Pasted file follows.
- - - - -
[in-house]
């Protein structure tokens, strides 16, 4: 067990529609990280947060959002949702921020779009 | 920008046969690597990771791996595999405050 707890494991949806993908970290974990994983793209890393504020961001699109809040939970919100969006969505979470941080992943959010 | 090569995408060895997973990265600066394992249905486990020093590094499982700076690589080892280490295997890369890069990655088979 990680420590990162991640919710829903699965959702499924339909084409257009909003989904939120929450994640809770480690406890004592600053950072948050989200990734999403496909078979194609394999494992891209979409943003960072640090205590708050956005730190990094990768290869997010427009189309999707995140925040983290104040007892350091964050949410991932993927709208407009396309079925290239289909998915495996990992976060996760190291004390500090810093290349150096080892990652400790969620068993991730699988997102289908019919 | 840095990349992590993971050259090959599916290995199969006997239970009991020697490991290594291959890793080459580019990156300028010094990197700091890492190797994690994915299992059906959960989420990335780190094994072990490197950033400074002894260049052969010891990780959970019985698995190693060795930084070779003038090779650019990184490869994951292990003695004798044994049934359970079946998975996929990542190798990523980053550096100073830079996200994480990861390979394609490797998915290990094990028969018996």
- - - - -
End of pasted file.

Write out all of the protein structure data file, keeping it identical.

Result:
[in-house]
């Protein structure tokens, strides 16, 4: 067990529609990280947060959002949702921020779009 | 920008046969690597990771791996595999405050 707890494991949806993908970290974990994983793209890393504020961001699109809040939970919100969006969505979470941080992943959010 | 090569995408060895997973990265600066394992249905486990020093590094499982700076690589080892280490295997890369890069990655088979 990680420590990162991640919710829903699965959702499924339909084409257009909003989904939120929450994640809770480690406890004592600053950072948050989200990734999403496909078979194609394999494992891209979409943003960072640090205590708050956005730190990094990768290869997010427009189309999707995140925040983290104040007892350091964050949410991932993927709208407009396309079925290239289909998915495996990992976060996760190291004390500090810093290349150096080892990652400790969620068993991730699988997102289908019919 | 840095990349992590993971050259090959599916290995199969006997239970009991020697490991290594291959890793080459580019990156300028010094990197700091890492190797994690994915299992059906959960989420990335780190094994072990490197950033400074002894260049052969010891990780959970019985698995190693060795930084070779003038090779650019990184490869994951292990003695004798044994049934359970079946998975996929990542190798990523980053550096100073830079996200994480990861390979394609490797998915290990094990028969018996």